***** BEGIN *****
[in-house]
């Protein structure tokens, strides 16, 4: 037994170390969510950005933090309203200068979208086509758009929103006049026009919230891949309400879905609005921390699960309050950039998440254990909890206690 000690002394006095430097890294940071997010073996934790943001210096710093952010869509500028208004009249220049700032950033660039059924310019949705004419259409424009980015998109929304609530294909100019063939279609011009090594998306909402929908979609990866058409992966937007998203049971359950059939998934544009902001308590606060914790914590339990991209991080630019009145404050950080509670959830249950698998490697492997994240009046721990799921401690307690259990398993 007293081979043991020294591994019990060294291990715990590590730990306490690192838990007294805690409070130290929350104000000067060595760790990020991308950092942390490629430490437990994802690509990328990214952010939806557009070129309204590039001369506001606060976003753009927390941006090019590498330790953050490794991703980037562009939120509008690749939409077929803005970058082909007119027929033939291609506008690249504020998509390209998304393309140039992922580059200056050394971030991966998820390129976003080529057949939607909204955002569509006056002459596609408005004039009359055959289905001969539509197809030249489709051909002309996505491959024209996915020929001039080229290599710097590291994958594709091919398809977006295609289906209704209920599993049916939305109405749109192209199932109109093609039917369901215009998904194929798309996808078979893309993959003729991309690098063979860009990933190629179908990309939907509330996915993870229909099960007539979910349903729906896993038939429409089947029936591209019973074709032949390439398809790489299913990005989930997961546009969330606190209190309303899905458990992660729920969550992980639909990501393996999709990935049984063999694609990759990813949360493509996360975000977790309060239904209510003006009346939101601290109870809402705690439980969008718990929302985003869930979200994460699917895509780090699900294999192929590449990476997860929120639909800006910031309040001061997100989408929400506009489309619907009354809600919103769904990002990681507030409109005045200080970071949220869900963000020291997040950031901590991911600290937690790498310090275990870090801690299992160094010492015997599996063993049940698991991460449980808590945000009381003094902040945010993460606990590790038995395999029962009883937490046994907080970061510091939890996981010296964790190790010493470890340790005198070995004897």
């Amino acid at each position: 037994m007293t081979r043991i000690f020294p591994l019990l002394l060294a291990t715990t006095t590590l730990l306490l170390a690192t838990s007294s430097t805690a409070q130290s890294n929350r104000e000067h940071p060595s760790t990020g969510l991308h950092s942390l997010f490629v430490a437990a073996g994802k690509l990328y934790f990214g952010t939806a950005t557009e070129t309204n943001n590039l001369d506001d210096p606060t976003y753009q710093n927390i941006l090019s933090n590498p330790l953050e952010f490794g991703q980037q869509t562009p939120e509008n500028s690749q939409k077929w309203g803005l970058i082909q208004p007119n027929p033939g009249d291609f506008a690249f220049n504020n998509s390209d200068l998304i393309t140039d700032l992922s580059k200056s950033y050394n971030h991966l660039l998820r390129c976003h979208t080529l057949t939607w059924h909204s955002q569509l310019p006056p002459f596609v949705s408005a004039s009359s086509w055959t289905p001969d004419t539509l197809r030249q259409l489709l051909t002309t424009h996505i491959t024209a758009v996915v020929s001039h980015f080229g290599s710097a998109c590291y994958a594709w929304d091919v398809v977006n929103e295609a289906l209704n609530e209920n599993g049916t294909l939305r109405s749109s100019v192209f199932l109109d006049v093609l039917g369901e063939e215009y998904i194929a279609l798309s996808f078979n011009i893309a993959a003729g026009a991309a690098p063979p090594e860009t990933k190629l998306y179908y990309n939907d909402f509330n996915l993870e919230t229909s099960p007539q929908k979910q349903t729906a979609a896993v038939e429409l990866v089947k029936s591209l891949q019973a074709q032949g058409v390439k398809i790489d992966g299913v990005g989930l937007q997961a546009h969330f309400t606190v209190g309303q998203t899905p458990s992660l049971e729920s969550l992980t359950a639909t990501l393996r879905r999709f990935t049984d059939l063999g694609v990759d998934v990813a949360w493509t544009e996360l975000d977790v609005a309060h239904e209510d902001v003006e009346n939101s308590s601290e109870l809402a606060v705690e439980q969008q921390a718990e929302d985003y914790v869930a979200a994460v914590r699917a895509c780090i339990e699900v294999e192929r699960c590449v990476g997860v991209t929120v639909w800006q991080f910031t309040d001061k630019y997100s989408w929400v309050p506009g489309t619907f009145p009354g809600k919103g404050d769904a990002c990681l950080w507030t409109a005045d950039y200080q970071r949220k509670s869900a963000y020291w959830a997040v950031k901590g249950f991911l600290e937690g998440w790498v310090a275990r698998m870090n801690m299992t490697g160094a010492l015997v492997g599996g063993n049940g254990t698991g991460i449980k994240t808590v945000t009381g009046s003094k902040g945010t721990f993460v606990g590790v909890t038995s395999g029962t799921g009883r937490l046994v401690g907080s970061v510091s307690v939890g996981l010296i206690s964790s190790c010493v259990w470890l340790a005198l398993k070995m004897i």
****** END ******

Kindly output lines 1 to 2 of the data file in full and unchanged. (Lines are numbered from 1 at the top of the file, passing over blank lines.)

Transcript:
[in-house]
């Protein structure tokens, strides 16, 4: 037994170390969510950005933090309203200068979208086509758009929103006049026009919230891949309400879905609005921390699960309050950039998440254990909890206690 000690002394006095430097890294940071997010073996934790943001210096710093952010869509500028208004009249220049700032950033660039059924310019949705004419259409424009980015998109929304609530294909100019063939279609011009090594998306909402929908979609990866058409992966937007998203049971359950059939998934544009902001308590606060914790914590339990991209991080630019009145404050950080509670959830249950698998490697492997994240009046721990799921401690307690259990398993 007293081979043991020294591994019990060294291990715990590590730990306490690192838990007294805690409070130290929350104000000067060595760790990020991308950092942390490629430490437990994802690509990328990214952010939806557009070129309204590039001369506001606060976003753009927390941006090019590498330790953050490794991703980037562009939120509008690749939409077929803005970058082909007119027929033939291609506008690249504020998509390209998304393309140039992922580059200056050394971030991966998820390129976003080529057949939607909204955002569509006056002459596609408005004039009359055959289905001969539509197809030249489709051909002309996505491959024209996915020929001039080229290599710097590291994958594709091919398809977006295609289906209704209920599993049916939305109405749109192209199932109109093609039917369901215009998904194929798309996808078979893309993959003729991309690098063979860009990933190629179908990309939907509330996915993870229909099960007539979910349903729906896993038939429409089947029936591209019973074709032949390439398809790489299913990005989930997961546009969330606190209190309303899905458990992660729920969550992980639909990501393996999709990935049984063999694609990759990813949360493509996360975000977790309060239904209510003006009346939101601290109870809402705690439980969008718990929302985003869930979200994460699917895509780090699900294999192929590449990476997860929120639909800006910031309040001061997100989408929400506009489309619907009354809600919103769904990002990681507030409109005045200080970071949220869900963000020291997040950031901590991911600290937690790498310090275990870090801690299992160094010492015997599996063993049940698991991460449980808590945000009381003094902040945010993460606990590790038995395999029962009883937490046994907080970061510091939890996981010296964790190790010493470890340790005198070995004897």